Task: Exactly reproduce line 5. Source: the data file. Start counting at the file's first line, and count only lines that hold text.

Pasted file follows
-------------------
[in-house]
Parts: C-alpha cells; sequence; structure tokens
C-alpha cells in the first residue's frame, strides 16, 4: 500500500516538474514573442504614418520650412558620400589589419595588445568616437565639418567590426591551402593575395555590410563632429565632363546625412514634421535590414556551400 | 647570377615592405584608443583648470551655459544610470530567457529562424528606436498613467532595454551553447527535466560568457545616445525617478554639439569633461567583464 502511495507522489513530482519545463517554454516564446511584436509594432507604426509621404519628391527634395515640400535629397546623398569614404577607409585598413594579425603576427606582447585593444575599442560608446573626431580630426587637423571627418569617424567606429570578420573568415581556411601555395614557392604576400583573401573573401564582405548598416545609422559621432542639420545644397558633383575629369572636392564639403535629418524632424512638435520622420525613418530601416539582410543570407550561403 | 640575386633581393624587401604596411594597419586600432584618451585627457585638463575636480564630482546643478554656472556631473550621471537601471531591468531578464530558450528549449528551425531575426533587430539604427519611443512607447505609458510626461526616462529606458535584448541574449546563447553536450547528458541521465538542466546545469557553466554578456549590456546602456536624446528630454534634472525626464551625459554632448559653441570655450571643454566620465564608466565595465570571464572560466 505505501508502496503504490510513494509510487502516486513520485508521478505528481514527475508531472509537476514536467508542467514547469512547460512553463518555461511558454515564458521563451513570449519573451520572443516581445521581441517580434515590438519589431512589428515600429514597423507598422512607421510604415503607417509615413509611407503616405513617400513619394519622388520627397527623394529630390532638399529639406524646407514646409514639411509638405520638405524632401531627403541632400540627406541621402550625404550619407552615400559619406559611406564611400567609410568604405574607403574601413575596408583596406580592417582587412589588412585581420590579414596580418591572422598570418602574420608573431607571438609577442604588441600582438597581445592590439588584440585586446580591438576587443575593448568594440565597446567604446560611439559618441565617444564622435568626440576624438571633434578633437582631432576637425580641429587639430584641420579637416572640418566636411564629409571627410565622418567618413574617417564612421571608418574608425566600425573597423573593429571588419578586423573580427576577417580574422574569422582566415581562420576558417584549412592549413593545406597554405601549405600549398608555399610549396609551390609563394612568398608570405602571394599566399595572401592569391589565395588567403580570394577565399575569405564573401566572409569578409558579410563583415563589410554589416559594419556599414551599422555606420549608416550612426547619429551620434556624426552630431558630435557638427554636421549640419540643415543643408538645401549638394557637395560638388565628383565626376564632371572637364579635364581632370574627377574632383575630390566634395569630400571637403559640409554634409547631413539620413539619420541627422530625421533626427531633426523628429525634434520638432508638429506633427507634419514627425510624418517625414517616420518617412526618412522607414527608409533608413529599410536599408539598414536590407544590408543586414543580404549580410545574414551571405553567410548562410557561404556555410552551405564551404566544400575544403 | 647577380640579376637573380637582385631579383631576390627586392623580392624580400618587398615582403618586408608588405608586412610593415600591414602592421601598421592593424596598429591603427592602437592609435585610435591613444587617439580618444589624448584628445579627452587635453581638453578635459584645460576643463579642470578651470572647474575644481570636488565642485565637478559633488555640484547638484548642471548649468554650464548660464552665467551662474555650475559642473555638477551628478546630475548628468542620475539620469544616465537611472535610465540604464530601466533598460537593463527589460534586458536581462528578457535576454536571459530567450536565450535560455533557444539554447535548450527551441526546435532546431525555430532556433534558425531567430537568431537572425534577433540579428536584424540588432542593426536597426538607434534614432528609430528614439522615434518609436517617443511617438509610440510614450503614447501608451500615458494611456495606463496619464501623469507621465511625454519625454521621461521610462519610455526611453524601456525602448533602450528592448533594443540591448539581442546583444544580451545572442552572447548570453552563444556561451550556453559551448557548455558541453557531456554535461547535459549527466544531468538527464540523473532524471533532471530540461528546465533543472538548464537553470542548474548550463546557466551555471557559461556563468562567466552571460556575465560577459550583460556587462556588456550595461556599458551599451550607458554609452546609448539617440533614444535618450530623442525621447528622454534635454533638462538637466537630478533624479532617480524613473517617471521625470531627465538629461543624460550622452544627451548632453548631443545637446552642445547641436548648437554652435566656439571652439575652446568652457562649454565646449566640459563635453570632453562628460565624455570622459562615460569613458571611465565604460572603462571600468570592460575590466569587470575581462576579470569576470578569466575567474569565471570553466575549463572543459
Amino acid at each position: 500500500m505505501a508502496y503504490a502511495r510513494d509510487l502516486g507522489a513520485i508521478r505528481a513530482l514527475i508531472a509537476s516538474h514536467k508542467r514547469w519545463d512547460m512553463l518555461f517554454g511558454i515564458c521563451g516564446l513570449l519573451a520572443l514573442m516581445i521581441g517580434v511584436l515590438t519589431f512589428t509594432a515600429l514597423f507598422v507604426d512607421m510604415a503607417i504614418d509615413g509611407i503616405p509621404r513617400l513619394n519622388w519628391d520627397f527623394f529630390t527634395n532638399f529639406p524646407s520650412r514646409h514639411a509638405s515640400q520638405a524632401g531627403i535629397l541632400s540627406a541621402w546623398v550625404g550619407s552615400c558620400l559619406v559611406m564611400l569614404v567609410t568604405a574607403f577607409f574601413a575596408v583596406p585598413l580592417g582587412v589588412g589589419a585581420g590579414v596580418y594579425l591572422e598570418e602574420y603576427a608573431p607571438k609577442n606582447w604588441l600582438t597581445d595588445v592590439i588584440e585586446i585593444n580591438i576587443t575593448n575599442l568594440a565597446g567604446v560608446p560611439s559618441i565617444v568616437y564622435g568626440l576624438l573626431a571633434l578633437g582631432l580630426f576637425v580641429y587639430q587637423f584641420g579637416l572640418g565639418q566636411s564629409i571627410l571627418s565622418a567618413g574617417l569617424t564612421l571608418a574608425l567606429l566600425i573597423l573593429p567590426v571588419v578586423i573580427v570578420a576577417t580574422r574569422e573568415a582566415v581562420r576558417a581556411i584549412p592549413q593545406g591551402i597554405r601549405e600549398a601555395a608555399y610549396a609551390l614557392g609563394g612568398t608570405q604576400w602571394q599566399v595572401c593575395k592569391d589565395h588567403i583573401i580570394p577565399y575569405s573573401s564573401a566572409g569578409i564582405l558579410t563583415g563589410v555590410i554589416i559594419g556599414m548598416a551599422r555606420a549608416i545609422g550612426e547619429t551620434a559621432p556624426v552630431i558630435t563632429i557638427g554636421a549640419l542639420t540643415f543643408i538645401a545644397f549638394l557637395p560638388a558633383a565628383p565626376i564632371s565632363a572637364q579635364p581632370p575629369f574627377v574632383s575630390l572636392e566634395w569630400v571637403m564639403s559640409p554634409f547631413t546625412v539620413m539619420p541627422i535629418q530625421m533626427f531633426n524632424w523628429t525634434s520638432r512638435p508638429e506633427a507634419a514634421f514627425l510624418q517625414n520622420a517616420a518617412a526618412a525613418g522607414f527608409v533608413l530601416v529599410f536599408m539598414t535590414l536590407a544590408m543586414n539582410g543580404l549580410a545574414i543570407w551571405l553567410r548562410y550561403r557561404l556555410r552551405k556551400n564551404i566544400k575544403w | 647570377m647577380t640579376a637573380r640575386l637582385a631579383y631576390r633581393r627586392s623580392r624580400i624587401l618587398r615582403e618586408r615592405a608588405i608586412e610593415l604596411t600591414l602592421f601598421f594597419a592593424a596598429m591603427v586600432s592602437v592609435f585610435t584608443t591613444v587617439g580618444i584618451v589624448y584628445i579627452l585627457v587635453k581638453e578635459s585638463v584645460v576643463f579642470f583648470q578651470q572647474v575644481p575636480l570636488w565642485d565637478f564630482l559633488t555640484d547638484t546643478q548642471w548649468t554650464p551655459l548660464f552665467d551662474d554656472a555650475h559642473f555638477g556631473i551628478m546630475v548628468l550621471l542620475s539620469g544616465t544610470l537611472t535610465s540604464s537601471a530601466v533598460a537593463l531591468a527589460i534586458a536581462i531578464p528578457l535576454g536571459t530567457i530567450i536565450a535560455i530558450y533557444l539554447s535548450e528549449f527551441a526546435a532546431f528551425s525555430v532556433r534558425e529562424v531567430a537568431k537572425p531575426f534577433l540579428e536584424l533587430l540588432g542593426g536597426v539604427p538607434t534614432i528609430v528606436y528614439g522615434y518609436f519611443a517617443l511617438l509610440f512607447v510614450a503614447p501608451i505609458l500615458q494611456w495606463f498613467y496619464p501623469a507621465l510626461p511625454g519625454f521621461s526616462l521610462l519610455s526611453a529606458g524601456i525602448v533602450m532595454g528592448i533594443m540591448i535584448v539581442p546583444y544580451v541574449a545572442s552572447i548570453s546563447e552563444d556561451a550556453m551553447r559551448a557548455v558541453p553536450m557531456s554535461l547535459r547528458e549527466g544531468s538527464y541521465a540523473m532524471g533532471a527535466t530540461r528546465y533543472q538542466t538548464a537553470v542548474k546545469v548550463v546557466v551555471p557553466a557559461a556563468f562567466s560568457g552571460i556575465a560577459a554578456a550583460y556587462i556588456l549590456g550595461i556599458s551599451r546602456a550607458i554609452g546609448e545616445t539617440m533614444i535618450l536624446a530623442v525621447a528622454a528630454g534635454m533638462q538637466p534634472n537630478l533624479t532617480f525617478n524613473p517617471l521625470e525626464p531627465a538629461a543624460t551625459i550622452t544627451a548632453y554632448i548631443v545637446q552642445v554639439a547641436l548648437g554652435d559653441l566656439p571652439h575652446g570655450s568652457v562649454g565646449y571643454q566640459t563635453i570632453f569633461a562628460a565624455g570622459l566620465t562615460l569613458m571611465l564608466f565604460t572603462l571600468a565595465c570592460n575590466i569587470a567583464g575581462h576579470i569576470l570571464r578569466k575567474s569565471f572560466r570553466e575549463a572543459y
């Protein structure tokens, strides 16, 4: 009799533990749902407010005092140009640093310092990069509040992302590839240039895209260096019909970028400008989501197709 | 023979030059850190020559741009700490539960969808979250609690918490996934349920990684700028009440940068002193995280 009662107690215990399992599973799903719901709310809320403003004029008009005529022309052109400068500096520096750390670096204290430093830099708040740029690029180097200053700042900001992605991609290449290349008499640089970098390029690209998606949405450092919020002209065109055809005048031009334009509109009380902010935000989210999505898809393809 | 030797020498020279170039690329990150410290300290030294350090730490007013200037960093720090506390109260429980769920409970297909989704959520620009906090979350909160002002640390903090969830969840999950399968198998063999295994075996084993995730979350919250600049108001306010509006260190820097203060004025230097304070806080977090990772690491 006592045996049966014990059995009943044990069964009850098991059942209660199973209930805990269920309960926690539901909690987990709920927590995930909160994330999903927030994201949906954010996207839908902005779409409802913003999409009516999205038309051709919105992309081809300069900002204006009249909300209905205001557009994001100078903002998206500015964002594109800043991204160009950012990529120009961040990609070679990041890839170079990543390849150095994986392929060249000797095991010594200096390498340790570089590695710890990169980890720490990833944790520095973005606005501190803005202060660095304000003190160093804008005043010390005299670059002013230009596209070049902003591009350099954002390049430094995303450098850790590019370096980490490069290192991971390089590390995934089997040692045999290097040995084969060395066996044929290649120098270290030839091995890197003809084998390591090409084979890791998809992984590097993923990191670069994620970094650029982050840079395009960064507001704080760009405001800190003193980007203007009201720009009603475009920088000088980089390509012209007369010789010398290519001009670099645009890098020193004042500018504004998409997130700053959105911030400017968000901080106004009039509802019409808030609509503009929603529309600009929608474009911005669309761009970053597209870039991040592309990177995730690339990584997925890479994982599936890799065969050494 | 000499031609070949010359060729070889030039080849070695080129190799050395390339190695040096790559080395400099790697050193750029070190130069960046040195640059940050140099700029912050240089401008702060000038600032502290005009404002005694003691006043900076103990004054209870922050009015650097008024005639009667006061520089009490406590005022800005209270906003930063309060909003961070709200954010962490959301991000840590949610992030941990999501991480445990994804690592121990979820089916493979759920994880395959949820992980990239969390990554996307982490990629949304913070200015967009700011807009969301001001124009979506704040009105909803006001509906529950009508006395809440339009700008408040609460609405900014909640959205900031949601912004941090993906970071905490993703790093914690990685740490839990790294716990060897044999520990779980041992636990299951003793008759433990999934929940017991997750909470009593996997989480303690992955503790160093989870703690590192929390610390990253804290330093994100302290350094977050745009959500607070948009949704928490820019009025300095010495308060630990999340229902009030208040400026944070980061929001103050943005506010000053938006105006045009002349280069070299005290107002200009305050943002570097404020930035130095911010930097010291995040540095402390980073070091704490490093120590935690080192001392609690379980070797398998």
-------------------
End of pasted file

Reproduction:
């Protein structure tokens, strides 16, 4: 009799533990749902407010005092140009640093310092990069509040992302590839240039895209260096019909970028400008989501197709 | 023979030059850190020559741009700490539960969808979250609690918490996934349920990684700028009440940068002193995280 009662107690215990399992599973799903719901709310809320403003004029008009005529022309052109400068500096520096750390670096204290430093830099708040740029690029180097200053700042900001992605991609290449290349008499640089970098390029690209998606949405450092919020002209065109055809005048031009334009509109009380902010935000989210999505898809393809 | 030797020498020279170039690329990150410290300290030294350090730490007013200037960093720090506390109260429980769920409970297909989704959520620009906090979350909160002002640390903090969830969840999950399968198998063999295994075996084993995730979350919250600049108001306010509006260190820097203060004025230097304070806080977090990772690491 006592045996049966014990059995009943044990069964009850098991059942209660199973209930805990269920309960926690539901909690987990709920927590995930909160994330999903927030994201949906954010996207839908902005779409409802913003999409009516999205038309051709919105992309081809300069900002204006009249909300209905205001557009994001100078903002998206500015964002594109800043991204160009950012990529120009961040990609070679990041890839170079990543390849150095994986392929060249000797095991010594200096390498340790570089590695710890990169980890720490990833944790520095973005606005501190803005202060660095304000003190160093804008005043010390005299670059002013230009596209070049902003591009350099954002390049430094995303450098850790590019370096980490490069290192991971390089590390995934089997040692045999290097040995084969060395066996044929290649120098270290030839091995890197003809084998390591090409084979890791998809992984590097993923990191670069994620970094650029982050840079395009960064507001704080760009405001800190003193980007203007009201720009009603475009920088000088980089390509012209007369010789010398290519001009670099645009890098020193004042500018504004998409997130700053959105911030400017968000901080106004009039509802019409808030609509503009929603529309600009929608474009911005669309761009970053597209870039991040592309990177995730690339990584997925890479994982599936890799065969050494 | 000499031609070949010359060729070889030039080849070695080129190799050395390339190695040096790559080395400099790697050193750029070190130069960046040195640059940050140099700029912050240089401008702060000038600032502290005009404002005694003691006043900076103990004054209870922050009015650097008024005639009667006061520089009490406590005022800005209270906003930063309060909003961070709200954010962490959301991000840590949610992030941990999501991480445990994804690592121990979820089916493979759920994880395959949820992980990239969390990554996307982490990629949304913070200015967009700011807009969301001001124009979506704040009105909803006001509906529950009508006395809440339009700008408040609460609405900014909640959205900031949601912004941090993906970071905490993703790093914690990685740490839990790294716990060897044999520990779980041992636990299951003793008759433990999934929940017991997750909470009593996997989480303690992955503790160093989870703690590192929390610390990253804290330093994100302290350094977050745009959500607070948009949704928490820019009025300095010495308060630990999340229902009030208040400026944070980061929001103050943005506010000053938006105006045009002349280069070299005290107002200009305050943002570097404020930035130095911010930097010291995040540095402390980073070091704490490093120590935690080192001392609690379980070797398998």